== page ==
Here’s what happened: Facebook banned our legalization ads for using marijuana imagery in 2010, citing its ban on ads for smoking products. It happened again this year, with Facebook claiming the ads violated their policy against promoting illegal drug use. The ACLU of Northern California and the Electronic Frontier Foundation spoke with Facebook on our behalf, and the social network backed down, approving them to run on the site.
Over 15,000 activists and countless thousands of Facebook users signed our petition, messaged Mark Zuckerberg and changed their cover and profile photos in just one week of protest, and Facebook heard you loud and clear. With your help, we’re now running our DontForgetMarijuana.com ads, recruiting Facebook users to make marijuana reform a 2012 campaign issue.
This is a pretty huge development that took years in the making. In 2010, Facebook rejected Just Say Now’s very first marijuana reform ads after they were seen over 38 million times across the site. We fought back, earning front-page coverage at the Huffington Post, BoingBoing and other publications – but Facebook wouldn’t give in, and it seriously impacted our abilities to identify supporters and use the platform to organize for change that year.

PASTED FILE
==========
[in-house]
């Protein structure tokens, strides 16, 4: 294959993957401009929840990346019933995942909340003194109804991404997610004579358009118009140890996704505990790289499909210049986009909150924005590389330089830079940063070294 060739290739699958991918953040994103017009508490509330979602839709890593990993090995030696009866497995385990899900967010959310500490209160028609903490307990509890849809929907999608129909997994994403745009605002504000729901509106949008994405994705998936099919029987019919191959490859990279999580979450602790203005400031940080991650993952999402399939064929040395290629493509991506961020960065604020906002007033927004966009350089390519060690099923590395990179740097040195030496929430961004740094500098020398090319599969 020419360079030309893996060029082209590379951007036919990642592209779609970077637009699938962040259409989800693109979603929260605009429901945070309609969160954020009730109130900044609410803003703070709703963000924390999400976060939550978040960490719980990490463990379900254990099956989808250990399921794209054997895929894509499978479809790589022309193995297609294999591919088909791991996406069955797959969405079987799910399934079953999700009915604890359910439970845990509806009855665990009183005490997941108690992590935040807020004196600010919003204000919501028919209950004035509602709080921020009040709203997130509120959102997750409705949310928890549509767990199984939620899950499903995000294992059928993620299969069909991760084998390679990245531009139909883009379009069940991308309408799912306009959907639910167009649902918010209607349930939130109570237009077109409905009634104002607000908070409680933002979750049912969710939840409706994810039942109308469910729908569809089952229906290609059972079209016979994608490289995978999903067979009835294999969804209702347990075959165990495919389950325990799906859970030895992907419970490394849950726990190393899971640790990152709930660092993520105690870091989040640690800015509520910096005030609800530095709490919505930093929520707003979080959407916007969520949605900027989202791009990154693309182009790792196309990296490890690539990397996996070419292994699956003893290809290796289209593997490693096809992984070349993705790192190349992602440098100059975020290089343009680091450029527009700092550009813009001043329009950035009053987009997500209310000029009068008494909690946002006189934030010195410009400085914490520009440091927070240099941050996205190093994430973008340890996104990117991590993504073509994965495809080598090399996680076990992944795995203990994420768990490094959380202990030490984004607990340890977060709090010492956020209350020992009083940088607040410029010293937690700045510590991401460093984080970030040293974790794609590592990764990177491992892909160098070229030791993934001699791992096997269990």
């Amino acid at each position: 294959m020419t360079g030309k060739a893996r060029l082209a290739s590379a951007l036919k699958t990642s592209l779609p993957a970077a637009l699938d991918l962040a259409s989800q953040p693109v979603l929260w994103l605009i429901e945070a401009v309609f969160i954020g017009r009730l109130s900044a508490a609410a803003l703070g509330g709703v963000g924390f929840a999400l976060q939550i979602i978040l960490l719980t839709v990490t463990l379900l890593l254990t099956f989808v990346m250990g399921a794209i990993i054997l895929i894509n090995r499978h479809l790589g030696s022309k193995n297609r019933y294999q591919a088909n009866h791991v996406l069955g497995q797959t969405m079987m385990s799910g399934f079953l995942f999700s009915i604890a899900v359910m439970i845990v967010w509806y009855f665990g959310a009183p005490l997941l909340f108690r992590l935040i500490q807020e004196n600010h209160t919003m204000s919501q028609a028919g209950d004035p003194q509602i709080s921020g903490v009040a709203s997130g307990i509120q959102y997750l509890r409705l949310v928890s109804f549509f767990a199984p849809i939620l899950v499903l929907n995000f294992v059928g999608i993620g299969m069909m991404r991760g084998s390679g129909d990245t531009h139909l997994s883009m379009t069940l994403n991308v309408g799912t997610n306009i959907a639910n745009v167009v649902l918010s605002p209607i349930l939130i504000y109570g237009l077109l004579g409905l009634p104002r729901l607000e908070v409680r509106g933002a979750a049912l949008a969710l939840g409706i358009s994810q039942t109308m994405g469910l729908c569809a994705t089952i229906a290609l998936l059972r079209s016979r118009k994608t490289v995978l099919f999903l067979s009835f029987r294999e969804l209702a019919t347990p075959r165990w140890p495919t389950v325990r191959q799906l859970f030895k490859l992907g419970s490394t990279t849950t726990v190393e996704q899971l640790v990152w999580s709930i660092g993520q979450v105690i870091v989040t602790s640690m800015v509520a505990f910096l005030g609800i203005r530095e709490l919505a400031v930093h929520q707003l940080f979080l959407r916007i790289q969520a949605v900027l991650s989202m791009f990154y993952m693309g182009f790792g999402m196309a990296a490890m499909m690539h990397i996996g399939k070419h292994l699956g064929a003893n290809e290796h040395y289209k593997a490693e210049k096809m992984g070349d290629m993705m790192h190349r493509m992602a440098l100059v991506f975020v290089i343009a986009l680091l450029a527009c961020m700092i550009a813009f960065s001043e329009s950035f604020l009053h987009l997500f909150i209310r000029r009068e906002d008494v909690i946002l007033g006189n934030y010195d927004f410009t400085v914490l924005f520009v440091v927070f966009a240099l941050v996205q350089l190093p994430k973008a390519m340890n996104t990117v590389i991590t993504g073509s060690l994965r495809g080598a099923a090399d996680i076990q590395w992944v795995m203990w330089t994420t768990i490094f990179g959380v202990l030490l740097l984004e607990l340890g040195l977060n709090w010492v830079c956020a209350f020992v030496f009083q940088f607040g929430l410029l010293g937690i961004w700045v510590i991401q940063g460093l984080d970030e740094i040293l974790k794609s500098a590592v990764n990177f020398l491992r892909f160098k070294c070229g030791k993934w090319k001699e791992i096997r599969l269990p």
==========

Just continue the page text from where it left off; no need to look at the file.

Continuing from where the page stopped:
We thank Facebook for reaching this decision. While the approval of marijuana imagery in Facebook ads might not seem like a big deal, we can now make use of the largest social network on the Internet to have an open and honest conversation about reform.
We really couldn’t have done this without you, the ACLUNC and EFF, and look forward to fully using Facebook as an organizing tool to identify support and elevate the conversation around marijuana reform to the highest levels of national debate.